Robert Atkinson, president of the Information Technology and Innovation Foundation; Fred Baker, fellow at Cisco; Naomi Baron, a professor of linguistics at American University; danah boyd, founder of Data & Society; Stowe Boyd, managing director of Another Voice; Marcel Bullinga, trend watcher and keynote speaker; Randy Bush, Internet Hall of Fame member and research fellow at Internet Initiative Japan; Jamais Cascio, distinguished fellow at the Institute for the Future; Barry Chudakov, founder and principal at Sertain Research and StreamFuzion Corp.; David Clark, Internet Hall of Fame member and senior research scientist at MIT; Cindy Cohn, executive director at EFF; Anil Dash, entrepreneur, technologist, and advocate; Cathy Davidson, founding director of the Futures Initiative at the Graduate Center of the City University of New York; Cory Doctorow, writer, computer science activist-in-residence at MIT Media Lab and co-owner of Boing Boing; Judith Donath, Harvard University’s Berkman Klein Center for Internet & Society; Stephen Downes, researcher at the National Research Council of Canada; Bob Frankston, internet pioneer and software innovator; Oscar Gandy, professor emeritus of communication at the University of Pennsylvania; Marina Gorbis, executive director at the Institute for the Future; Jeff Jarvis, a professor at the City University of New York Graduate School of Journalism; Jon Lebkowsky, CEO of Polycot Associates; Peter Levine, professor and associate dean for research at Tisch College of Civic Life; Mike Liebhold, senior researcher and distinguished fellow at the Institute for the Future; Rebecca MacKinnon, director of Ranking Digital Rights at New America; John Markoff, author of “Machines of Loving Grace: The Quest for Common Ground Between Humans and Robots” and senior writer at The New York Times; Jerry Michalski, founder at REX; Andrew Nachison, founder at We Media; Frank Pasquale, author of “The Black Box Society: The Secret Algorithms That Control Money and Information” and professor of law at the University of Maryland; Demian Perry, director of mobile at National Public Radio; Justin Reich, executive director at the MIT Teaching Systems Lab; Mike Roberts, Internet Hall of Fame member and first president and CEO of ICANN; Michael Rogers, author and futurist at Practical Futurist; Marc Rotenberg, executive director of EPIC; David Sarokin, author of “Missed Information: Better Information for Building a Wealthier, More Sustainable Future”; Henning Schulzrinne, Internet Hall of Fame member and professor at Columbia University; Doc Searls, journalist, speaker and director of Project VRM at Harvard University’s Berkman Klein Center for Internet & Society; Ben Shneiderman, professor of computer science at the University of Maryland; Richard Stallman, Internet Hall of Fame member and president of the Free Software Foundation; Brad Templeton, chair for computing at Singularity University; Baratunde Thurston, a director’s fellow at MIT Media Lab, Fast Company columnist and former digital director of The Onion; Patrick Tucker, technology editor at Defense One and author of “The Naked Future,”; Steven Waldman, founder and CEO of LifePosts; Jim Warren, longtime technology entrepreneur and activist; Amy Webb, futurist and CEO at the Future Today Institute; and David Weinberger, senior researcher at Harvard University’s Berkman Klein Center for Internet & Society.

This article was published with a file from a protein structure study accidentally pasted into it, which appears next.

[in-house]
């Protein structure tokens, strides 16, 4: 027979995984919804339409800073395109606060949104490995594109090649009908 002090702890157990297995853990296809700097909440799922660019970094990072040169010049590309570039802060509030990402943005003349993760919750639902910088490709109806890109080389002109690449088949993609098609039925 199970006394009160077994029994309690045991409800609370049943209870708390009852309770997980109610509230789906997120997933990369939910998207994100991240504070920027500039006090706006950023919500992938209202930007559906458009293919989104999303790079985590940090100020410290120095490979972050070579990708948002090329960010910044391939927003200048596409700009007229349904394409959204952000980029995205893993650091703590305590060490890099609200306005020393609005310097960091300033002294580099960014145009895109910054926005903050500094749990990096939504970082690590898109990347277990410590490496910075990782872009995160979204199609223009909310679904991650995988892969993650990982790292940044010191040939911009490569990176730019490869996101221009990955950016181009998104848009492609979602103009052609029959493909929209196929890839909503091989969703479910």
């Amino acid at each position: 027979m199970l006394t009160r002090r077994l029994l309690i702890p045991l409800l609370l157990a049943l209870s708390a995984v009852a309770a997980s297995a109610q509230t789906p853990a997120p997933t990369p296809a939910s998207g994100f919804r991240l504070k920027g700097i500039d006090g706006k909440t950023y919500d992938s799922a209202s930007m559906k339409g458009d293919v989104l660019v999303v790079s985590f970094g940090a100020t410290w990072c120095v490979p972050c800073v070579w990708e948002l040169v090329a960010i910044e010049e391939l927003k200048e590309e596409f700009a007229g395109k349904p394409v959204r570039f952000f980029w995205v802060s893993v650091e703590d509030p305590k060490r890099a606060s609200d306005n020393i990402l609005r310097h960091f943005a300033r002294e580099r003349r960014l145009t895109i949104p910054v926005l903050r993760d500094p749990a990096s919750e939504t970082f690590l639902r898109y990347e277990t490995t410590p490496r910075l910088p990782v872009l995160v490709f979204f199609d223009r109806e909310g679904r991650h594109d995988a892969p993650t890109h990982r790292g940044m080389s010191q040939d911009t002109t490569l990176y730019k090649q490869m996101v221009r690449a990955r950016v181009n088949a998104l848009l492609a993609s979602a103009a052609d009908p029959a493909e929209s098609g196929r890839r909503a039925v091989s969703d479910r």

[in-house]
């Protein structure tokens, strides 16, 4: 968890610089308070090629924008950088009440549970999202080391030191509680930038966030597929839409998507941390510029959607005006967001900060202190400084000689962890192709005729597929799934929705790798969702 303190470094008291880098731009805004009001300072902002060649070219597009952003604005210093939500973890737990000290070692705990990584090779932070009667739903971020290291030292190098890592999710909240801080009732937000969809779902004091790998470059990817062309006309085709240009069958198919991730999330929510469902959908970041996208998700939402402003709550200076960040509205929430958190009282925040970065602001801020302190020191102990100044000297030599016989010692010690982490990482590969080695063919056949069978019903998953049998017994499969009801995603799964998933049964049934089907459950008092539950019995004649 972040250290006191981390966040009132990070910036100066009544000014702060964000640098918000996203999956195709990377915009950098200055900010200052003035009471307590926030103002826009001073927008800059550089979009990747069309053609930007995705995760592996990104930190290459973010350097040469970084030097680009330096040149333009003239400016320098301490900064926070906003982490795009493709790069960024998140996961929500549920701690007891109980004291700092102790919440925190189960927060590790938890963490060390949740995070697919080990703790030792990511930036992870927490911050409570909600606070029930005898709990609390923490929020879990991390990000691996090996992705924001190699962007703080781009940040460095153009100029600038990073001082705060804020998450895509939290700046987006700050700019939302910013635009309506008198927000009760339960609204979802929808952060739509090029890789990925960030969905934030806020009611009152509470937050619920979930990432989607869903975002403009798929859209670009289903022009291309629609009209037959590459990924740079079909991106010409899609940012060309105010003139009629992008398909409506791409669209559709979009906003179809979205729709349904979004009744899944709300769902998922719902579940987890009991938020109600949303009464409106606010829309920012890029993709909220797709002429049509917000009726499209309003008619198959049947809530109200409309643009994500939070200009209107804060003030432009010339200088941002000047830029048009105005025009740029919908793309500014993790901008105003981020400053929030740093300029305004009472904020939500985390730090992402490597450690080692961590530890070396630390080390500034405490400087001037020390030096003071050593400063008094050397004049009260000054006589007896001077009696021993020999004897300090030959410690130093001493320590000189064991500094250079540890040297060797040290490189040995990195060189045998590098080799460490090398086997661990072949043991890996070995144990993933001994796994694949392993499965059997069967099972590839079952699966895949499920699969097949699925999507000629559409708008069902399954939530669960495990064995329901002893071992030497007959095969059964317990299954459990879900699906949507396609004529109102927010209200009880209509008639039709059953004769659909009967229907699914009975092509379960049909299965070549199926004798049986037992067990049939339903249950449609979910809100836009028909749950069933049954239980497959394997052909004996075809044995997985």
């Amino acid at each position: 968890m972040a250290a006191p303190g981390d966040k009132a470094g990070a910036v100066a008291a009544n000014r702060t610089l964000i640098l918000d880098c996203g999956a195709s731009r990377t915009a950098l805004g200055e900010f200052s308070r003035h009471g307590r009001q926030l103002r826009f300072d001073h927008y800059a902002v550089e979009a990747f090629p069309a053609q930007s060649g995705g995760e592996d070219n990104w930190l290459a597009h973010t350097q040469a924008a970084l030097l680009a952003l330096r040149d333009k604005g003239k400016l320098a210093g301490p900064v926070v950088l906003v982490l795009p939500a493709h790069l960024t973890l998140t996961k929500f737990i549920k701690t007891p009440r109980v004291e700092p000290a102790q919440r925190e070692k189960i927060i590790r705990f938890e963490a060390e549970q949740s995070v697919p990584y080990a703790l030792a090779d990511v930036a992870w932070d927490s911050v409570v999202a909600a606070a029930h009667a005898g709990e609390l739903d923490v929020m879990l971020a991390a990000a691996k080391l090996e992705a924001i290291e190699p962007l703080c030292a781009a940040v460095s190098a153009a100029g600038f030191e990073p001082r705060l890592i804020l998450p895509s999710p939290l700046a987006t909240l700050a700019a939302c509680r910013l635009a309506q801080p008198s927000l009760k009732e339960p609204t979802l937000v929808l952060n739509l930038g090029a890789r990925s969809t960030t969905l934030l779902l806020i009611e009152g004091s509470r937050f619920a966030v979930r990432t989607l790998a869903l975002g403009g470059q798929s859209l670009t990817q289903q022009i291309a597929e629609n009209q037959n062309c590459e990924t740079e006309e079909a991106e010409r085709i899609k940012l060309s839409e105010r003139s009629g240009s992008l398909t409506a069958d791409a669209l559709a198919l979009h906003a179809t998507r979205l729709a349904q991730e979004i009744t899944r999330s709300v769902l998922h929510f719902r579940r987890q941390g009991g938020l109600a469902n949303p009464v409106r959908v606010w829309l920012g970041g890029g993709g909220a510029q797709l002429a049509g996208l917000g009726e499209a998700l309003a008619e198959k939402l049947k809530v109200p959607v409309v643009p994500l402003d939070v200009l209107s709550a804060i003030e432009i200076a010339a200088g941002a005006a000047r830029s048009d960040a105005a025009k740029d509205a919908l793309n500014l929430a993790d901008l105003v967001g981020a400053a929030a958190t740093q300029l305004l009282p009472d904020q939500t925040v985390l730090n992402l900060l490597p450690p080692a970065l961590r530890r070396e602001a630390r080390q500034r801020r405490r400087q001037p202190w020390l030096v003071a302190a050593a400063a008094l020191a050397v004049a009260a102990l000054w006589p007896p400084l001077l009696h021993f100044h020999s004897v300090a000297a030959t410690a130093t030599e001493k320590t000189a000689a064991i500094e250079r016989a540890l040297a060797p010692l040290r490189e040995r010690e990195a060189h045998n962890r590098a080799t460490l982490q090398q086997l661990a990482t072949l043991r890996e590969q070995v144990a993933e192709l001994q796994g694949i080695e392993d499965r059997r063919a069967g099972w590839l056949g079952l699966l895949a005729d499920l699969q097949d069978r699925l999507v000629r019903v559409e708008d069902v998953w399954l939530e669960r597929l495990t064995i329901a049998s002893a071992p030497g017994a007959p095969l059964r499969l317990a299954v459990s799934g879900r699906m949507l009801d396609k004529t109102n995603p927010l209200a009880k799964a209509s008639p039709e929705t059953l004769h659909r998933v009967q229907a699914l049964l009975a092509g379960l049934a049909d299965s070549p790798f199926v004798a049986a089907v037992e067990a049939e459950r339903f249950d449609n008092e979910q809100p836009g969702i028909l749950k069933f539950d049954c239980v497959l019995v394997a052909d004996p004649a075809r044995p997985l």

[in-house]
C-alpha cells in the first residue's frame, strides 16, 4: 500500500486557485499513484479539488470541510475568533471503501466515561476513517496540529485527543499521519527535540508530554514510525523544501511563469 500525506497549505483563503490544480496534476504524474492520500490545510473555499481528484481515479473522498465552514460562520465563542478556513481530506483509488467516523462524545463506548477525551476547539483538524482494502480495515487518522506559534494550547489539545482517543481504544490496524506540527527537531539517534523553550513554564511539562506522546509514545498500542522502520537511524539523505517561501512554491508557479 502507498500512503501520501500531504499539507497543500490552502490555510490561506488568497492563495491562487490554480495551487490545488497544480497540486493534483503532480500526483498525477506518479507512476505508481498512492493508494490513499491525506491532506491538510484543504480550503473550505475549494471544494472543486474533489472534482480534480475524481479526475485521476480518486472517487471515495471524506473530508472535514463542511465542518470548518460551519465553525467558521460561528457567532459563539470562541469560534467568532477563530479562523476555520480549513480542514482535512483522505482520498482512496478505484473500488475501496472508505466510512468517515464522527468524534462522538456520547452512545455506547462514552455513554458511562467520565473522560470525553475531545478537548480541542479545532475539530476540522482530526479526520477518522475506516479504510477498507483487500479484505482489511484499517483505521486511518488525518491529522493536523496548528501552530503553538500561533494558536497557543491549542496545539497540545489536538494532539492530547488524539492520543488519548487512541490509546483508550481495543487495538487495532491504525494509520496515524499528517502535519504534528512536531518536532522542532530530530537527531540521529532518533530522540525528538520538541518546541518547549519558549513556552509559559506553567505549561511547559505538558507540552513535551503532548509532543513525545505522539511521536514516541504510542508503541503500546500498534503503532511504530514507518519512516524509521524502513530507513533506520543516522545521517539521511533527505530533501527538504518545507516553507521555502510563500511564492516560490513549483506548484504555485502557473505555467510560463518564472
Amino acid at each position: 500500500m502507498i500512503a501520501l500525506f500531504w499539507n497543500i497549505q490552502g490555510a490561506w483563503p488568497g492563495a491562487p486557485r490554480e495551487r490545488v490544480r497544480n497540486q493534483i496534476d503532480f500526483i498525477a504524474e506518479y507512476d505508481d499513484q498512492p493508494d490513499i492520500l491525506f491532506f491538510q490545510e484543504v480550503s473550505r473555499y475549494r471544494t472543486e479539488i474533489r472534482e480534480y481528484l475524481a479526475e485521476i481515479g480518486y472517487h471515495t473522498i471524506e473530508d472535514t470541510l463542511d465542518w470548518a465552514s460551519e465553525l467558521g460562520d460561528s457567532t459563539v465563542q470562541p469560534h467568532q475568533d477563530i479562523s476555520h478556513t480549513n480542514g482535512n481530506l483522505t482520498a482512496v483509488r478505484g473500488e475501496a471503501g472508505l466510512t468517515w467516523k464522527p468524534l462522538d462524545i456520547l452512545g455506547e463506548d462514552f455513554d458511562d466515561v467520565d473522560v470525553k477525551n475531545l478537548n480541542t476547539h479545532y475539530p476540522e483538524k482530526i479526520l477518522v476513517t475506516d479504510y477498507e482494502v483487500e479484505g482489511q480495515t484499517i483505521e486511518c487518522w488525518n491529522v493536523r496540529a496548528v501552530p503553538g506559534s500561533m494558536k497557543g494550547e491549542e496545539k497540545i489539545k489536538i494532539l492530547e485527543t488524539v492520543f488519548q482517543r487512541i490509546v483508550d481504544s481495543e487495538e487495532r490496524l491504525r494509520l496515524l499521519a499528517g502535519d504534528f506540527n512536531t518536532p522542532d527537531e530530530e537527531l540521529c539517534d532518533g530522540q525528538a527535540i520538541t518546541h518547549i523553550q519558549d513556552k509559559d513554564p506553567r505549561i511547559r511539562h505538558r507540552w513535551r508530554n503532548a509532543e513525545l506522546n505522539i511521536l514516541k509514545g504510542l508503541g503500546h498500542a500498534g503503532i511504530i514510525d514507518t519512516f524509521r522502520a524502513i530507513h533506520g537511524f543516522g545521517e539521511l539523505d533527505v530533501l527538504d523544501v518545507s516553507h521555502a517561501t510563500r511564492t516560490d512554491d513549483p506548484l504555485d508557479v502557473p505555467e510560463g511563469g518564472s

Here is a selection of some of the institutions at which respondents work or have affiliations:
AAI Foresight, Access Now, Adobe, Altimeter Group, The Aspen Institute, AT&T, Booz Allen Hamilton, California Institute of Technology, Carnegie Mellon University, Center for Digital Education, Center for Policy on Emerging Technologies, Cisco, Computerworld, Craigslist, Cyber Conflict Studies Association, Cyborgology, Dare Disrupt, Data & Society, Digital Economy Research Center, Digital Rights Watch, DotTBA, EFF, EPIC, Ethics Research Group, European Digital Rights, Farpoint Group, Federal Communications Commission, Flipboard, Free Software Foundation, Future of Humanity Institute, Future of Privacy Forum, FutureWei, Gartner, Genentech, George Washington University, Georgia Tech, Gigaom, Gilder Publishing, Google, Groupon, Hack the Hood, Harvard University’s Berkman Klein Center for Internet & Society, Hewlett Packard Enterprise, Human Rights Watch, IBM, InformationWeek, Innovation Watch, Institute for Ethics and Emerging Technologies, Institute for the Future, Institute of the Information Society, Intelligent Community Forum, International Association of Privacy Professionals, ICANN, Internet Education Foundation, Internet Engineering Task Force, Internet Initiative Japan, Internet Society, NASA’s Jet Propulsion Laboratory, Karlsruhe Institute of Technology, Kenya ICT Action Network, KMP Global, The Linux Foundation, Lockheed Martin, Logic Technology Inc., MediaPost, Michigan State University, Microsoft, MIT, Mozilla, NASA, National Institute of Standards and Technology, National Public Radio, National Science Foundation, Neustar, New America, New Jersey Institute of Technology, The New York Times, Nokia, Nonprofit Technology Enterprise Network, New York University, OpenMedia, Oxford Martin School, Philosophy Talk, Privacy International, Queensland University of Technology, Raytheon BBN Technologies, Red Hat, Rensselaer Polytechnic Institute, Rice University’s Humanities Research Center, Rochester Institute of Technology, Rose-Hulman Institute of Technology, Semantic Studios, Singularity University, Social Media Research Foundation, Spacetel, Square, Stanford University’s Digital Civil Society Lab, Syracuse University, Tech Networks of Boston, Telecommunities Canada, Tesla Motors, Department of Defense, US Ignite, UCLA, UK Government Digital Service, Unisys, United Steelworkers, University of California, Berkeley, University of California, Irvine, University of California, Santa Barbara, University of Copenhagen, University of Michigan, University of Milan, University of Pennsylvania, University of Toronto, Vodafone, We Media, Wired, Worcester Polytechnic Institute, Yale University, York University.
Complete sets of for-credit and anonymous responses to the question can be found here: